Technology offers us several alternative methods to the traditional, hour-long, face-to-face session in an office. Today, many practitioners offer their services by phone, video calls, email, and messaging apps. Here’s the key question many ask: can you really do therapy without being in the same place at the same time? Don’t you need to see facial expression and body language? Let’s be clear: online methods are not the same as face-to-face, and, thus, not the right approach for those who require that kind of contact and interaction. There will always be something powerful about a conversation held in person where you hear the tone, experience the delivery, and get a sense of the emotions behind the words. And stepping out of your life and into your appointment really helps a person focus in on themselves. At the same time, these tech methods of delivering therapy approximate the experience and have their own advantages. First of all, these are alternative methods of delivering psychotherapy. Same degree, techniques, approaches, relationship and trust building. One can do Cognitive Behavioral Therapy in-person, and by phone, on Skype, and through messaging. Second, phone and video call sessions are also distinct appointments in which a person is helped to focus in on themselves and their issues.
Moreover, there is a live experience of vocal tone, and with video there are facial and body expressions.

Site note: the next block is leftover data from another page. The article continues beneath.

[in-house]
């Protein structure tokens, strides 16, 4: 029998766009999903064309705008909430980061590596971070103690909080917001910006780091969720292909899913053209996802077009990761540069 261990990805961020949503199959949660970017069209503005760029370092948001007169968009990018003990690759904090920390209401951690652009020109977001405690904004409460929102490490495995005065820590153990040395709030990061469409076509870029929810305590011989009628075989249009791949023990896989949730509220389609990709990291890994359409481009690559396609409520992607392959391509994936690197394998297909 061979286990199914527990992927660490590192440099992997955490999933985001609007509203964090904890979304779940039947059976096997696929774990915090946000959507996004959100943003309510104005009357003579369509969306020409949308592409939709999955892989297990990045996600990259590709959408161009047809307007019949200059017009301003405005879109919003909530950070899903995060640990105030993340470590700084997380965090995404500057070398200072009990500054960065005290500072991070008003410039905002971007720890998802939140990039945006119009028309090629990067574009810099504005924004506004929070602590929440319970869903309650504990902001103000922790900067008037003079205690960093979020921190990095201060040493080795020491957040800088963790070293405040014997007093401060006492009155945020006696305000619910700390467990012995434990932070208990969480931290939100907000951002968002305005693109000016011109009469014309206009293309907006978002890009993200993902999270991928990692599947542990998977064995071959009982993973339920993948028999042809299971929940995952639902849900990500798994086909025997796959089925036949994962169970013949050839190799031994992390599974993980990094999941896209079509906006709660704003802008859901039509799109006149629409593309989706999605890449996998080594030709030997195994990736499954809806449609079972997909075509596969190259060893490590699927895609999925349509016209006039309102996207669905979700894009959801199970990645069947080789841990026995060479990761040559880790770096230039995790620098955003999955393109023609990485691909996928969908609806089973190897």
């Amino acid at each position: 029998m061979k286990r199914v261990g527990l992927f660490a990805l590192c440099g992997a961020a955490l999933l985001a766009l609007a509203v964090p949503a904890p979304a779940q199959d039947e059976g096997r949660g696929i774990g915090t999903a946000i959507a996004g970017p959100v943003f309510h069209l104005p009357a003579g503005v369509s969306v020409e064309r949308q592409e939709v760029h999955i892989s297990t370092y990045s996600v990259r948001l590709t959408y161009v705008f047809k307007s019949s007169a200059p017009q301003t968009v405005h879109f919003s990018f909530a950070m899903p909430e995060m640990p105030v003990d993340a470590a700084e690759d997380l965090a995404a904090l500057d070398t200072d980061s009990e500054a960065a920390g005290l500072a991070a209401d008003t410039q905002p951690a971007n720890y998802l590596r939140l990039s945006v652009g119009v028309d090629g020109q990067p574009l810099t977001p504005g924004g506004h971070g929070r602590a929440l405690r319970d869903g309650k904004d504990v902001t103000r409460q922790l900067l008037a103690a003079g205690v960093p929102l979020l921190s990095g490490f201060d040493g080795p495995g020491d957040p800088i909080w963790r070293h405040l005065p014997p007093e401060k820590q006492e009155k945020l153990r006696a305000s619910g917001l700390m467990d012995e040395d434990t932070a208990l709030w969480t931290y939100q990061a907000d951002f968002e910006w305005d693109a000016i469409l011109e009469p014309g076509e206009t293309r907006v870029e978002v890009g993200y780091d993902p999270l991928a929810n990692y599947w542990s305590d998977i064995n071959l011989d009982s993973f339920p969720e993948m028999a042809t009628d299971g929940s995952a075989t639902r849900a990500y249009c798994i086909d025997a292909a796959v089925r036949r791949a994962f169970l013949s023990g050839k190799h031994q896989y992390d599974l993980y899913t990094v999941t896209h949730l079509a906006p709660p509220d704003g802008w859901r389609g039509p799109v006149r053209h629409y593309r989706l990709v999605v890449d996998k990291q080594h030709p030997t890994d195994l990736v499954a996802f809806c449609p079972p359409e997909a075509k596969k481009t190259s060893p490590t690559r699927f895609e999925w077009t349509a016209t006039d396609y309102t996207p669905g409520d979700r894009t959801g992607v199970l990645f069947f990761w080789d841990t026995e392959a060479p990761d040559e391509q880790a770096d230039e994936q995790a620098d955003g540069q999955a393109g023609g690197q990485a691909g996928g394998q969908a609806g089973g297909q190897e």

Here’s another key point: this is, actually, less of a comparison between in-person and online, and more of a comparison between online and nothing. Many clients choose online approaches because it’s more accessible or helps them avoid the travel and parking times. For others, there are no local therapists, or they want a therapist with a unique combination of factors, which they only found in a person a few states over. How about price? Online therapies are often lower priced, but not because clients get less treatment. As more and more people become comfortable obtaining all kinds of typically face-to-face services in an online format, the prices will likely even out. Many already charge the same online as in-person. For me, I charge less than in-person because I belive in making therapy accessible to the largest number of people possible. So, lack of travel time and affordability are among the advantages of therapy delivered online. Here are some more advantages to consider.
Video sessions often provide a unique snapshot into the home or work life of a client, in that the session occurs in that environment. Messaging and email therapy, where clients write as they want and typically receive 1-2 responses per day/5 days a week, offer a relief to those who struggle to pack all they want to say into 60 minutes.
In addition, messaging enables a client to reflect and share in the moment, as they experience an issue or struggle or event in their lives. And then there’s that freedom to share fully, openly, and honestly via written/typed word, that’s harder to do with live, spoken communication. Summary: online therapy is different methods of delivering the same therapy provided in face-to-face work. It does lack the full impact of sitting together, yet approximates it in many ways, and also offers several advantages. Still, it’s not for everyone.
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